Voicing academic freedom concerns, Cornell faculty push for greater role in university’s global expansion plans

Sarah McLaughlin:

For years, Cornell University has been an institution of note for those interested in how U.S. academic institutions approach academic freedom, free expression, and ethical challenges in international collaborations. Between the university’s 2018 cancellation of an exchange program in China due to student rights concerns, its creation of guidelines intended to protect academic freedom in global programs, last year’s campus-wide protest against a proposed dual degree program in China, and the university’s decision to move forward with the dual degree program despite the pushback, Cornell has been a campus to watch. 

Now, Cornell’s faculty senate has added another chapter to the university’s international engagement dealings with the proposal of a resolution pressing for Cornell’s administration to include faculty input in its future Global Hubs decision-making. As the resolution (and common sense) make clear, universities should be more conscious of core values like free expression and academic freedom while pursuing international expansion.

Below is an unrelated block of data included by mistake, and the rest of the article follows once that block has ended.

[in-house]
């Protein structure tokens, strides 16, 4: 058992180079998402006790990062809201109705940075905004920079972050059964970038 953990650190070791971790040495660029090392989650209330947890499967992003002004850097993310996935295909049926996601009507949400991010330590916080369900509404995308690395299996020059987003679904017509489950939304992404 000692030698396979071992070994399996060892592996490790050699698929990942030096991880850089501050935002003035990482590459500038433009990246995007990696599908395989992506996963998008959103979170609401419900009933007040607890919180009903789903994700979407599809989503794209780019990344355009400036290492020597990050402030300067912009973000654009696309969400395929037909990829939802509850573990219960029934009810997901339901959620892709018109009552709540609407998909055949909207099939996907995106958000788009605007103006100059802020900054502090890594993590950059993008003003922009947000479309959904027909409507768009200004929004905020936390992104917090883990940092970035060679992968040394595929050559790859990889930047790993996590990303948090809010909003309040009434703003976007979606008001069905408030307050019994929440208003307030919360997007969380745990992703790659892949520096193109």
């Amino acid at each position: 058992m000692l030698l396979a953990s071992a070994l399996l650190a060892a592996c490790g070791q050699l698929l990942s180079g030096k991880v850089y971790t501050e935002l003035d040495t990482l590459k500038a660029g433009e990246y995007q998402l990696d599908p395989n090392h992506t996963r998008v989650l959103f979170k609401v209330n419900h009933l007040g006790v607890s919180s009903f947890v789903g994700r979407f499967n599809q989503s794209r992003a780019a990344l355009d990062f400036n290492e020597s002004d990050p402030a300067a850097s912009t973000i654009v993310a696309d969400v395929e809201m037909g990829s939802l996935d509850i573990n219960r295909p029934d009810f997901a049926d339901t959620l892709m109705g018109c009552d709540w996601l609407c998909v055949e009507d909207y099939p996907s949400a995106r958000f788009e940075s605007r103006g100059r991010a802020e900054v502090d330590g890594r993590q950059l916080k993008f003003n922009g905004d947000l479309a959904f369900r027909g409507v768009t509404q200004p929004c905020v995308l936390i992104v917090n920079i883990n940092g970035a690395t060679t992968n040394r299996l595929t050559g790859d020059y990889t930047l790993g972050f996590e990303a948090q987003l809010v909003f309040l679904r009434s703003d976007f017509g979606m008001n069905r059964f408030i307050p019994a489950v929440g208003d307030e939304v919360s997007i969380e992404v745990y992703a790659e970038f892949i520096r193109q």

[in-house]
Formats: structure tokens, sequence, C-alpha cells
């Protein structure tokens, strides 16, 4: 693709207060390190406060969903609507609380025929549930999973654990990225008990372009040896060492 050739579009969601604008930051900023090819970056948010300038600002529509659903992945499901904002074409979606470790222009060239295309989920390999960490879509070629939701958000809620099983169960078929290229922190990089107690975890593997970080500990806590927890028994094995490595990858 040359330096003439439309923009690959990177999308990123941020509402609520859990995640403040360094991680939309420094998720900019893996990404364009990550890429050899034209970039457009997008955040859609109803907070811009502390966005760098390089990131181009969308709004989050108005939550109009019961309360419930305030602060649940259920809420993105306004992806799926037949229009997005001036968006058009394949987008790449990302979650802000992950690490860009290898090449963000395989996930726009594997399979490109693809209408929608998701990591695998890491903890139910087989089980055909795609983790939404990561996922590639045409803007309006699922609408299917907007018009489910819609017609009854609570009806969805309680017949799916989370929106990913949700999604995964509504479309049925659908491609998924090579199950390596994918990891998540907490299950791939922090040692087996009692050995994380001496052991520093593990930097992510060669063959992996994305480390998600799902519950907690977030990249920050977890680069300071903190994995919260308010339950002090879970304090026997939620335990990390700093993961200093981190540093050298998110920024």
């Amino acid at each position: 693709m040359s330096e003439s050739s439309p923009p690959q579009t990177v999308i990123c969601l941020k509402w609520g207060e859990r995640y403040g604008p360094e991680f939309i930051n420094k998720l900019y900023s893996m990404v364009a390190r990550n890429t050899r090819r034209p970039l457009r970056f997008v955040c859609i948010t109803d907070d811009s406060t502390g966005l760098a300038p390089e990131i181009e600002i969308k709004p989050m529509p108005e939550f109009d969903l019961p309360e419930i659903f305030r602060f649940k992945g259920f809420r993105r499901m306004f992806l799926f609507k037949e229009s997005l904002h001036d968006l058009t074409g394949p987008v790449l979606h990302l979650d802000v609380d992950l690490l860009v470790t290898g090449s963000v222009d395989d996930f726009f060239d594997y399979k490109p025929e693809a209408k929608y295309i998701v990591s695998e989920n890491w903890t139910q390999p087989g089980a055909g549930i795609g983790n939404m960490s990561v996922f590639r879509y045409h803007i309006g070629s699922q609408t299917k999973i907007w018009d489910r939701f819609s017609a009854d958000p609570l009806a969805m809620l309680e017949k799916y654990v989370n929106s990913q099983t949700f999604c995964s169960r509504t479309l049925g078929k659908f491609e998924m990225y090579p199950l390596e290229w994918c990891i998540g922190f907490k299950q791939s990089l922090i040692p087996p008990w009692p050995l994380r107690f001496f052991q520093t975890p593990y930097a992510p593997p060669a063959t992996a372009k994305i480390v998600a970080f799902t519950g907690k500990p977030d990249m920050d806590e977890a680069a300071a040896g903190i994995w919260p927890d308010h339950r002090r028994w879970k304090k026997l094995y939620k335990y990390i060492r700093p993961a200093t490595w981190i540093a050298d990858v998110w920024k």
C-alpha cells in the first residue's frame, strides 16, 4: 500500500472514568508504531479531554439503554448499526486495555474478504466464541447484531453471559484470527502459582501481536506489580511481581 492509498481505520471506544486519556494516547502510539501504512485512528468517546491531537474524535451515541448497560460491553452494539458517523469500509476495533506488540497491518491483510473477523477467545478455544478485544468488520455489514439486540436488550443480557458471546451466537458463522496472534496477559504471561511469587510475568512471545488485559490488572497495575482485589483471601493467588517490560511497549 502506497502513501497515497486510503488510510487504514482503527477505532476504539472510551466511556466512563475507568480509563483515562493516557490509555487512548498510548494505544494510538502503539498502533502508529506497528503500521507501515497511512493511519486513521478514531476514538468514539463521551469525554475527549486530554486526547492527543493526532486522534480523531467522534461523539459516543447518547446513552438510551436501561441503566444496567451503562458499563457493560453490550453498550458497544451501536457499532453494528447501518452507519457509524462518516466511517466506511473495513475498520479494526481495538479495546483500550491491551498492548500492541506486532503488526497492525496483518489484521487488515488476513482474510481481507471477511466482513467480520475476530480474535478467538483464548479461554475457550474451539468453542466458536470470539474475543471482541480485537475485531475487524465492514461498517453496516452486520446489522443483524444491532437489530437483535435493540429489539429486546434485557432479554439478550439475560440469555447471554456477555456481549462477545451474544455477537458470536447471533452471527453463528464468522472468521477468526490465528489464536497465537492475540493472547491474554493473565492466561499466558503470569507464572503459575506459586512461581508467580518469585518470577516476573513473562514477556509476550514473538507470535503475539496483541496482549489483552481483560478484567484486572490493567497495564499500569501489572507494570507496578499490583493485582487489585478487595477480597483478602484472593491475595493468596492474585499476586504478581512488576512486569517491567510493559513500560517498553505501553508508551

The resolution, sponsored by nine faculty members, asserts that “Cornell already has a significant footprint in international educational programs” and in some cases “there were serious ethical issues, which remain, that were bypassed in the agreements negotiated . . . that had these relationships come before the faculty senate would have at least received a public airing.” It goes on to explain (emphasis added):